Ideas to make the city that never sleeps – and others – work better after dark
I’m rather taken with the word nightscaping – a term (new to me) that relates to the design/utilisation of the urban environment for night time activity. This is the main thrust of the exhibition Night Time is the Right Time, which showcases ideas from a competition ran by the Built Environment Trust and the Mayor of London for ways to help the nightlife of cities work better.
‘We have a city that’s exciting and bursting at the seams to achieve all it can. Yet it’s full of inefficiencies, with space oversubscribed at some times and undersubscribed at others,’ according to chair of the competition judging panel Lewis Blackwell.
The Building Centre exhibition makes a timely case for why there should be greater consideration of night time uses in response to changing behaviours. We learn that the UK’s nocturnal economy is worth £66 billion per year and employs 1.3 million people. Two factors in particular are identified for the increase in night time activity – globalisation and the digitalised post-industrial economy, which have both contributed to a re-shaping of work and social habits. Yet cities, including London, can be slow to respond to and nurture these trends as opportunities for the benefit of residents and visitors alike. Indeed, the capital lost 35% of its music venues between 2007-17.
Judging by the international nature of many of the competition entries, the art of nightscaping is being explored widely from inflatable nightclubs and energy-generating dancefloors through to streetlighting drones.
‘The quality [of entries] was extremely high. It was nice to have a mix of the very pragmatic alongside highly creative explorations of what nightscapes can look like,’ says Blackwell, adding that many places at night can seem unloved, underused, and a bit threatening.
Some ideas concentrate on making better use of underused building assets by suggesting additional uses for places that would otherwise not be used at night such as Battle McCarthy’s Night-Time Pop-up Station City, an idea for street markets for start-up companies in train stations. The myKanaal concept – which won the top prize in the competition – proposes an app-linked mobile canal street market, operating around the clock in London, which animates previously intimidating nocturnal towpaths.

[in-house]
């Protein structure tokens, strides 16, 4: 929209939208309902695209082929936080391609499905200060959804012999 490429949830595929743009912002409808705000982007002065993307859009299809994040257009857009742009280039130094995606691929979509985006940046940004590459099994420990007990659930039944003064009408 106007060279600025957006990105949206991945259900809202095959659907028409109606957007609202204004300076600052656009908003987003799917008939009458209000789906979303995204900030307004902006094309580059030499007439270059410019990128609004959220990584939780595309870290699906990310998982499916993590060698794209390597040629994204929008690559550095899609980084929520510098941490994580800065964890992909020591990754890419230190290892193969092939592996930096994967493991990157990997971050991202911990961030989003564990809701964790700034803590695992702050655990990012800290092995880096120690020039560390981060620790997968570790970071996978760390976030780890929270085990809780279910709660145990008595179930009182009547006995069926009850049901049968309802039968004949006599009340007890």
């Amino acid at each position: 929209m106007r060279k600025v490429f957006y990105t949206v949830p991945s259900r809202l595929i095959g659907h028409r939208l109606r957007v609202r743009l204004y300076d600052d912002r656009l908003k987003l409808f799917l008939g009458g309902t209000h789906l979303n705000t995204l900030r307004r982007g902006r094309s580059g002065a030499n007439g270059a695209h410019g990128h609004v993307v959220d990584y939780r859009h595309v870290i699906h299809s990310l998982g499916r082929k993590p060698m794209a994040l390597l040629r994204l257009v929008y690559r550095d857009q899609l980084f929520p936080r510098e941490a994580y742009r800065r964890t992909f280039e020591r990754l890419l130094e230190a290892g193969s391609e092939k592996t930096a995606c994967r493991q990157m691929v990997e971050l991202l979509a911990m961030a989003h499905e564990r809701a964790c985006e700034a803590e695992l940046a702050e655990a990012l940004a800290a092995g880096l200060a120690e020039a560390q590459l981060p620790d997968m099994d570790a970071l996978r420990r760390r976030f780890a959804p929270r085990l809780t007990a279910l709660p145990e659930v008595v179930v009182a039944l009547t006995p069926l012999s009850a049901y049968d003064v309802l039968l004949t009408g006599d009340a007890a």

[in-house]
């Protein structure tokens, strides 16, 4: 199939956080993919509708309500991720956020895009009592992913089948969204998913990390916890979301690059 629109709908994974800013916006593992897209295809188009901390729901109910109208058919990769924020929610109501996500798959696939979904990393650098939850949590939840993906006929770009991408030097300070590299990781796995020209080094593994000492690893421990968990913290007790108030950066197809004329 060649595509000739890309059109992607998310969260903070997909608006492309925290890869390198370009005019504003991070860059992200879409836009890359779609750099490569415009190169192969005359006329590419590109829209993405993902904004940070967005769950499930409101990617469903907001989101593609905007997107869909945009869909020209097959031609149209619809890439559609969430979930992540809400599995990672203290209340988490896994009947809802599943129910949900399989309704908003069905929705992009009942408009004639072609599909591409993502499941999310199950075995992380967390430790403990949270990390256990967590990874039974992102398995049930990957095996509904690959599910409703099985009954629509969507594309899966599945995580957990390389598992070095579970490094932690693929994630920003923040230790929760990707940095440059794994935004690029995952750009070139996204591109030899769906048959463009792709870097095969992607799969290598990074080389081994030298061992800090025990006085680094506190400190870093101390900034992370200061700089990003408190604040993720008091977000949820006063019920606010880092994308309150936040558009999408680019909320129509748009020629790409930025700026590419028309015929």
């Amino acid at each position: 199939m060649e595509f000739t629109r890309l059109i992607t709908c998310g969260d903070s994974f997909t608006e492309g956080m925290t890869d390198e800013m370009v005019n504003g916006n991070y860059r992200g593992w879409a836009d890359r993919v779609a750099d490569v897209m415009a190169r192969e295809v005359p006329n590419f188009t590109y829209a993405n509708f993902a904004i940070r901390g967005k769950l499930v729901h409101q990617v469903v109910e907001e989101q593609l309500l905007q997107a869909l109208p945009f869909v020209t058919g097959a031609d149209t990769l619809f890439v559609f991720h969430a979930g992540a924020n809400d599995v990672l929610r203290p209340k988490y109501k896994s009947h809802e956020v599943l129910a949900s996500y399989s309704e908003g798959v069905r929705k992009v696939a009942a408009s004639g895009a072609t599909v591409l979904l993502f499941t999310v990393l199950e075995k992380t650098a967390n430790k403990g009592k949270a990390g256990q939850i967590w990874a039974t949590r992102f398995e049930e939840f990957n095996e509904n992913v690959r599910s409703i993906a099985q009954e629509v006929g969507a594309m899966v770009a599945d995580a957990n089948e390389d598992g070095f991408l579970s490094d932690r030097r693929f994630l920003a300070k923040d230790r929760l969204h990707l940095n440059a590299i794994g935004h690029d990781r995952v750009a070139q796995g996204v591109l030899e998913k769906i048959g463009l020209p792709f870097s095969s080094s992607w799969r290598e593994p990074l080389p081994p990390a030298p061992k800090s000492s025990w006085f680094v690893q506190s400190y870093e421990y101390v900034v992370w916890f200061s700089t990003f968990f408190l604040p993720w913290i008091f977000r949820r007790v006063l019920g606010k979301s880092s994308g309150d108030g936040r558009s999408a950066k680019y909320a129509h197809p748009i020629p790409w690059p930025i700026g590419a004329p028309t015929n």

There are also ephemeral pop-up ideas such as the Shelter inflatable night club by Bureau A in Geneva and the nicely named Carpe Noctem by DP Architects, a demountable pavilion designed to stimulate pop-up uses before being relocated to another part of the city to do the same again there.
Others tackle anti-social behaviour and seek to improve safety at night time. HCMA Architecture + Design’s Alley Oop project in Vancouver introduces lively new uses for alleys that may previously have been no-go areas. Faltazi’s Uritrottoir open-air urinal, already installed in some parts of Paris, is a novel way of dealing with troublesome street weeing – the liquid is absorbed by straw and sawdust in a composting bin, which can easily be emptied.
Several entries considered new ways of providing streetlighting. Direct Line’s Fleetlights concept deploys drones to illuminate areas without street lights when in night-time use. A very different street light solution was proposed by Glowee, which harnesses bioluminescent marine organisms. In the Dutch town of Eeneind, TV iLight’s sensor-based streetlights are activated by street usage to increase brightness from 20% to 100% in both the areas of use and their neighbouring lights when triggered. I like the idea of Jenny Sabin’s Lumen textile structure, which uses photo-luminescent and solar active yarns to provide ‘knitted light’ by night.
Many other creative interventions are proposed to enliven underutilised spaces, sometimes at the same time prompting regeneration by contributing to the branding of the city. Musical Swings is an illuminated swing/interactive musical instrument designed by interaction studio Daily Tous Les Jours to delight and encourage participation. Wabash Lights, proposed for the underside of elevated railway tracks in Chicago, is an app-driven interactive lighting installation. The Waterlicht installation by Studio Roosegaarde, used light to show how shockingly high Amsterdam’s water level would be in without dykes, and is now proposed for other cities. In London, we can look forward to the Illuminated River project to light up 17 bridges in the capital in 2018.
This is a small show, but it’s full of bright, stimulating ideas.